US Food Security and Climate Change: Agricultural Futures

Date
2013-01-01
Authors
Takle, Eugene
Gustafson, David
Beachy, Roger
Nelson, Gerald
Mason-D’Croz, Daniel
Takle, Eugene
Palazzo, Amanda
Major Professor
Advisor
Committee Member
Journal Title
Journal ISSN
Volume Title
Publisher
Altmetrics
Authors
Research Projects
Organizational Units
Aerospace Engineering
Organizational Unit
Ames Laboratory
Organizational Unit
Agronomy
Organizational Unit
Journal Issue
Series
Department
Aerospace EngineeringAmes LaboratoryAgronomyGeological and Atmospheric Sciences
Abstract

Agreement is developing among agricultural scientists on the emerging inability of agriculture to meet growing global food demands. Changes in trends of weather conditions projected by global climate models will challenge physiological limits of crops and exacerbate the global food challenge by 2050. These climate- and constraint-driven crop production challenges are interconnected within a complex global economy, where diverse factors add to price volatility and food scarcity. Our scenarios of the impact of climate change on food security through 2050 for internationally traded crops show that climate change does not threaten near-term US food security due to the availability of adaptation strategies. However, as climate continues to change beyond 2050 current adaptation measures will not be sufficient to meet growing food demand. Climate scenarios for higher-level carbon emissions exacerbate the food shortfall, although uncertainty in projections of future precipitation is a limitation to impact studies.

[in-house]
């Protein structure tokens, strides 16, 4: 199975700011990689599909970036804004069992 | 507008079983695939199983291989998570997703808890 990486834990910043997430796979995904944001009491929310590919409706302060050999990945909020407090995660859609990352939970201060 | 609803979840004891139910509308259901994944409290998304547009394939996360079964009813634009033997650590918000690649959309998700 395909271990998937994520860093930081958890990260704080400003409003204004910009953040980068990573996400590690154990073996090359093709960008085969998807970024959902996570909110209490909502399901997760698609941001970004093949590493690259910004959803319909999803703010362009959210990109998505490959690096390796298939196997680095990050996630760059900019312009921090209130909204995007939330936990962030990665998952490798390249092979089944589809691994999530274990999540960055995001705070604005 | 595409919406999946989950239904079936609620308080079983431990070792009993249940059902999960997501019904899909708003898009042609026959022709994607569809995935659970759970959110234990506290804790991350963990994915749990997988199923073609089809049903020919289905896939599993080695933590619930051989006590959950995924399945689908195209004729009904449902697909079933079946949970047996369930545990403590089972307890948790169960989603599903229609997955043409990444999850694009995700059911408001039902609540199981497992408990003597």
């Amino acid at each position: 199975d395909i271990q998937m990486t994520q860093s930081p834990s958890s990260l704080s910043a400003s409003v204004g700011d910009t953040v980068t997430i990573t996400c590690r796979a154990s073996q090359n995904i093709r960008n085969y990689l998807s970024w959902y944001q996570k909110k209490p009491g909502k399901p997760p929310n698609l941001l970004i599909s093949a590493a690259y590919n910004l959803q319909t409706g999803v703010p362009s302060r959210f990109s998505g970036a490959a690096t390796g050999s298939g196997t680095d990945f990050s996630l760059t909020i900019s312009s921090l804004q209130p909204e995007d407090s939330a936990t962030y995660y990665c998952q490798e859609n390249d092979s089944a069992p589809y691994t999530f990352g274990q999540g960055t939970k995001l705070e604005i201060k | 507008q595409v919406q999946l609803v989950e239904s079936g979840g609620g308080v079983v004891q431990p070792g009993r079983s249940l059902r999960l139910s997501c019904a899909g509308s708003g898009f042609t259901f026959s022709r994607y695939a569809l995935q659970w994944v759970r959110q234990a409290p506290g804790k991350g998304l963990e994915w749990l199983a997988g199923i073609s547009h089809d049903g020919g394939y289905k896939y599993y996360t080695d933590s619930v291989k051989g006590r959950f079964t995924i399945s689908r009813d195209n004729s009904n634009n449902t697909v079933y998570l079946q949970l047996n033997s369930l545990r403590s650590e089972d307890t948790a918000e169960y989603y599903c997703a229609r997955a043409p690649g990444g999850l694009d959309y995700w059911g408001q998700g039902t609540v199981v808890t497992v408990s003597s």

Comments

This article is from Economics: the Open-Access, Open-Assessment e-Journal 7 (2013), doi:10.5018/economics-ejournal.ja.2013-34. Posted with permission.

Description
Keywords
Citation
DOI
Collections